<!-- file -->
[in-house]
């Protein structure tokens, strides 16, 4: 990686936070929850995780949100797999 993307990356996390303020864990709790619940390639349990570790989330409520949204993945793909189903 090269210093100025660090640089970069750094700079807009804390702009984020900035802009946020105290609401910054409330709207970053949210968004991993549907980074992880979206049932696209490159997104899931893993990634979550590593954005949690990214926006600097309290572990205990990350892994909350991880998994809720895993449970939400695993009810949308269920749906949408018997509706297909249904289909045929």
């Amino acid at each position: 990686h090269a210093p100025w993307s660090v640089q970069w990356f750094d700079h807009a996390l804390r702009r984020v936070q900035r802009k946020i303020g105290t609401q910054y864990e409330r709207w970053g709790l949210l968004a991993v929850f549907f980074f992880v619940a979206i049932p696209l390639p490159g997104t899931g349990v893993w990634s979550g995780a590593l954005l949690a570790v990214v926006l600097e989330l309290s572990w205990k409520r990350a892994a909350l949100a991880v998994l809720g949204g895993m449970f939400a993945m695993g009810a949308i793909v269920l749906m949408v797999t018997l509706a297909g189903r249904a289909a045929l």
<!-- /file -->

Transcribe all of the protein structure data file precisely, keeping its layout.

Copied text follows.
[in-house]
């Protein structure tokens, strides 16, 4: 990686936070929850995780949100797999 993307990356996390303020864990709790619940390639349990570790989330409520949204993945793909189903 090269210093100025660090640089970069750094700079807009804390702009984020900035802009946020105290609401910054409330709207970053949210968004991993549907980074992880979206049932696209490159997104899931893993990634979550590593954005949690990214926006600097309290572990205990990350892994909350991880998994809720895993449970939400695993009810949308269920749906949408018997509706297909249904289909045929």
């Amino acid at each position: 990686h090269a210093p100025w993307s660090v640089q970069w990356f750094d700079h807009a996390l804390r702009r984020v936070q900035r802009k946020i303020g105290t609401q910054y864990e409330r709207w970053g709790l949210l968004a991993v929850f549907f980074f992880v619940a979206i049932p696209l390639p490159g997104t899931g349990v893993w990634s979550g995780a590593l954005l949690a570790v990214v926006l600097e989330l309290s572990w205990k409520r990350a892994a909350l949100a991880v998994l809720g949204g895993m449970f939400a993945m695993g009810a949308i793909v269920l749906m949408v797999t018997l509706a297909g189903r249904a289909a045929l």